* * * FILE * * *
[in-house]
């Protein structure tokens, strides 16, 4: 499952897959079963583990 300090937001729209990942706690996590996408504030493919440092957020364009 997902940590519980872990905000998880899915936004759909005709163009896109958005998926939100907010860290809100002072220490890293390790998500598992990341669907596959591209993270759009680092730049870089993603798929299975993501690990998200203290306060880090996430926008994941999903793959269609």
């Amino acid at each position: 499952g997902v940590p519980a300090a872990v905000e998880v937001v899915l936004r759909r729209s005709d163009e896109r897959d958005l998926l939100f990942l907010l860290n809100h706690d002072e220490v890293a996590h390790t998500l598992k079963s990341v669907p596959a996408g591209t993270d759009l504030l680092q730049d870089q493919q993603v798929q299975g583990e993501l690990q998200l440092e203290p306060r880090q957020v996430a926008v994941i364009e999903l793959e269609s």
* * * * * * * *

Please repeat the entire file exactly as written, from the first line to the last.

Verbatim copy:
[in-house]
């Protein structure tokens, strides 16, 4: 499952897959079963583990 300090937001729209990942706690996590996408504030493919440092957020364009 997902940590519980872990905000998880899915936004759909005709163009896109958005998926939100907010860290809100002072220490890293390790998500598992990341669907596959591209993270759009680092730049870089993603798929299975993501690990998200203290306060880090996430926008994941999903793959269609």
């Amino acid at each position: 499952g997902v940590p519980a300090a872990v905000e998880v937001v899915l936004r759909r729209s005709d163009e896109r897959d958005l998926l939100f990942l907010l860290n809100h706690d002072e220490v890293a996590h390790t998500l598992k079963s990341v669907p596959a996408g591209t993270d759009l504030l680092q730049d870089q493919q993603v798929q299975g583990e993501l690990q998200l440092e203290p306060r880090q957020v996430a926008v994941i364009e999903l793959e269609s």